I am concerned about the direction we are taking with food processing in this country. We are all concerned about food borne pathogens like the new strains of E-Coli and Salmonella. The problem I see is that we are looking towards the quick fix instead of addressing the root of the problem. Many of us are ready to embrace irradiation of our foods to eliminate the pathogens. The concern is that the pathogens are not the only things affected by irradiation. Irradiation destroys the enzymes in the food as well. As I have found from the available literature, these enzymes are important in a long and healthy life. The real fix to the pathogen problem is a conversion from factory farming of livestock towards buying more locally grown, organically produced vegetable, grains, fruits and legumes. We are creating the problem by our own demand for animal products, with the huge demand come huge amounts of manure. The more we purchase animal products, the more antibiotics are used for bio-security. The more antibiotics used, the more virulent forms of bacteria are grown. So with each dollar we spend, we can vote to have more locally grown, organic produce and fewer factory farmed animal products. Creating less manure and causing fewer problems with bacteria and pollution from runoff.
I have also read that as we age our ability to produce hydrochloric acid in our stomach is reduced. This is called achlorhydria. The same source talked about a doctor that cured his vitiligo with these supplements. There is a test a doctor can perform to check for this condition. It requires dropping a radio transmitter into your stomach, with a string attached. The acid levels are measured and transmitted back to a recording device. For more information on the low stomach acid test follow this link. There are HCL supplements you can buy; a company called Freeda’s makes a vegetarian tablet. We have not tried this, as Emily is still very young.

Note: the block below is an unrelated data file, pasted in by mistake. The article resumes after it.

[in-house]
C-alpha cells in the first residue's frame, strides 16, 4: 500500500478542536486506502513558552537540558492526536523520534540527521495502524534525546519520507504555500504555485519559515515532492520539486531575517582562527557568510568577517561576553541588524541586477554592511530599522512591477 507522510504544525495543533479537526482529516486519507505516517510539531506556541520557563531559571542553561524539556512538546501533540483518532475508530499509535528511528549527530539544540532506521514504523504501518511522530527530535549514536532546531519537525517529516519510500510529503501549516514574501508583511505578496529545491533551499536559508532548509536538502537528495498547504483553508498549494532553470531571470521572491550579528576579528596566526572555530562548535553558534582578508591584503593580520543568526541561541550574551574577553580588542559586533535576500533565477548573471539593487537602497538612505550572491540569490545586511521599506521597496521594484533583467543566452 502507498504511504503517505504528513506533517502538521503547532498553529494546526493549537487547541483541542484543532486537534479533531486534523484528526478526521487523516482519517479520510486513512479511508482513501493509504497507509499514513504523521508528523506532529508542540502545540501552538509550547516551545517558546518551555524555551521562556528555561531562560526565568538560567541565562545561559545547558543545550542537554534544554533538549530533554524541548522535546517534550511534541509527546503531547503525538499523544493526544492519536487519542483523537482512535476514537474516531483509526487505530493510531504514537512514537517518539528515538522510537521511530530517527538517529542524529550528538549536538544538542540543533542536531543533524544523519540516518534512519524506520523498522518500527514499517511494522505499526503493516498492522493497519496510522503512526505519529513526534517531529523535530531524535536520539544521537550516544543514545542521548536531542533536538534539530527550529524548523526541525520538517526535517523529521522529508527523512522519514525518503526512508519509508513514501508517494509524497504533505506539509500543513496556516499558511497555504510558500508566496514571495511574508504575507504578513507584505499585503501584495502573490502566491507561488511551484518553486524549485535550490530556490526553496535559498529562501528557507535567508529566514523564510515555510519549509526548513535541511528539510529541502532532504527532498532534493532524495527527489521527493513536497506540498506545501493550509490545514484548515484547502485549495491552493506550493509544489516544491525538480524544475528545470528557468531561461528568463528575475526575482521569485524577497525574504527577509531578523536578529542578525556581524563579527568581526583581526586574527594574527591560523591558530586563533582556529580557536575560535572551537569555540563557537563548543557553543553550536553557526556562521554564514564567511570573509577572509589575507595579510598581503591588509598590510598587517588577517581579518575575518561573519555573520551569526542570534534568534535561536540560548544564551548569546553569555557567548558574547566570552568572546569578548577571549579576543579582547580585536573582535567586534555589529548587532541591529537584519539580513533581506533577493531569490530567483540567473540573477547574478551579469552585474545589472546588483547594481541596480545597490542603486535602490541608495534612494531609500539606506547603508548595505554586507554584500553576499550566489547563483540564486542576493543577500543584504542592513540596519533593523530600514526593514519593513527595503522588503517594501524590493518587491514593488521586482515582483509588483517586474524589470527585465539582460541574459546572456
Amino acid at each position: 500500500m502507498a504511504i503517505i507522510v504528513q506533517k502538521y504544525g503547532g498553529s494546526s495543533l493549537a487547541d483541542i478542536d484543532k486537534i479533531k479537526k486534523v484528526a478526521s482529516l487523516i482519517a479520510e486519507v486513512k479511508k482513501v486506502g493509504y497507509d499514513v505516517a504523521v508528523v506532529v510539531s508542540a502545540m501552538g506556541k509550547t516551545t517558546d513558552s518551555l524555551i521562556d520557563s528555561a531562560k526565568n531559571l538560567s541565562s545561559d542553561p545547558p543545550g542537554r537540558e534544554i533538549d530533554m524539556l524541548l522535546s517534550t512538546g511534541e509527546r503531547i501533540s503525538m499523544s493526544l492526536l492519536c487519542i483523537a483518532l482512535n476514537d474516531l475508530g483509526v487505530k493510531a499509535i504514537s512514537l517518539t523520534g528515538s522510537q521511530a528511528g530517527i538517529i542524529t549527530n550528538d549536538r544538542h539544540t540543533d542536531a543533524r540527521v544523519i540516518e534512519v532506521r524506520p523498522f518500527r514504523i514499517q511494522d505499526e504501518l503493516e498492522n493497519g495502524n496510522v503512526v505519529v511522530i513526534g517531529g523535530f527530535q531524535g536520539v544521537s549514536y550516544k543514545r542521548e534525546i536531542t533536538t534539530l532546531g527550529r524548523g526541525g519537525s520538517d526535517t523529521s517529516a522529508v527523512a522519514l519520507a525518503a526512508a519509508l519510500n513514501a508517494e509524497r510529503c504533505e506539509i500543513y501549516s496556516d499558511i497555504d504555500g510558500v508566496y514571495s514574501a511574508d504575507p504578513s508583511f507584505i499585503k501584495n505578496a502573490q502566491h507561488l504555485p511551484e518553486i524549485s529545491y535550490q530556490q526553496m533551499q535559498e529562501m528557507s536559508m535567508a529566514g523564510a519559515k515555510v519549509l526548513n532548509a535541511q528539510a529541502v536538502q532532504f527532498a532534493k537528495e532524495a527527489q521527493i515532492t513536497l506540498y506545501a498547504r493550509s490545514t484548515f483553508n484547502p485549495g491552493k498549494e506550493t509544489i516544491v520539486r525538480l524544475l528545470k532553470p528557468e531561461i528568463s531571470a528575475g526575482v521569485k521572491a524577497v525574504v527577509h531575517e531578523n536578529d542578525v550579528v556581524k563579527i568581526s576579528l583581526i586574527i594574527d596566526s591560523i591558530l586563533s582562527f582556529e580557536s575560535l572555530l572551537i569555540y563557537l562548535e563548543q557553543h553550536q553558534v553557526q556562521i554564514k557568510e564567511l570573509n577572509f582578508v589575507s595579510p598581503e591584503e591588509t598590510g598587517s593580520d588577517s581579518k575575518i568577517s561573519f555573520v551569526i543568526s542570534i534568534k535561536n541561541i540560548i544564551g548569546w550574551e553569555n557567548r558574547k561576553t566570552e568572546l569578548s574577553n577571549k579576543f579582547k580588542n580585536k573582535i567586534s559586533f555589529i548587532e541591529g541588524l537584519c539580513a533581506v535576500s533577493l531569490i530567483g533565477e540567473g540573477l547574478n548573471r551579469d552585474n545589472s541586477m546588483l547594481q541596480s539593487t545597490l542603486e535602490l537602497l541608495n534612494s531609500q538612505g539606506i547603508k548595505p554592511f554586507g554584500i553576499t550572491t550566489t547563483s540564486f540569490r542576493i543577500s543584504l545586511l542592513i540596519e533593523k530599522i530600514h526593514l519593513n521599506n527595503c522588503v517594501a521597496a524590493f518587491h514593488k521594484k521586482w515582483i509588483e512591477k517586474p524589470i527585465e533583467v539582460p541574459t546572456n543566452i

Permanent Goosebumps and Carrots
Emily has been getting “permanent Goosebumps” lately. We just give her a carrot a day and this seems to keep them under control. Vitamin A is known to be good for Permanent Goosebumps (I learned this from Dr. Williams he publishes a newsletter called Alternatives) and beta-carotene from carrots is a precursor to vitamin A. Our bodies can make vitamin A from beta carotene. Permanent Goosebumps are little bumps that Emily and I get when we haven’t had enough beta-carotene. They look and externally feel much like regular Goosebumps but don’t go away, unless of course I eat or juice a carrot. I say externally feel because you don’t actually get the tingling up the spine feeling, of real Goosebumps. I think that in certain areas of the skin that this occurs, the waste products that the skin is trying to eliminate are not able to make their way out.
I would suggest staying away from vitamin A supplements; I feel that carrots and carrot juice are the appropriate way to get beta-carotene (precursor to vitamin A). Other sources are sweet potato, winter squash, pumpkins, mango, apricots, papaya and cantaloupe. Food sources are better than beta-carotene supplements as foods have other important carotenoids. Carotenoids are powerful antioxidants.
This problem has seemed to disappear over time, or maybe we just eat enough carrots now.
Skin Conditioner and Pine Tar Soap
We have gotten into the habit of applying a skin conditioner after showering (after reading Neal Barnard’s book, Eat Right, Live Longer). The one we use is cruelty free and something we picked up at the local food coop, April 1997. It is called Yuzu (Japanese Citrus) Moisturizing Formula and ShiKai makes it.
We have also changed over to castile soap (we get it at our local HFS) from the standard brands we used to buy at the grocery stores.
Soap that we have recently started using contains Pine Tar; it is made by Aubrey Organics. Pine Tar is also called pycnogenol and it is a powerful anti-oxidant, more powerful that vitamin C.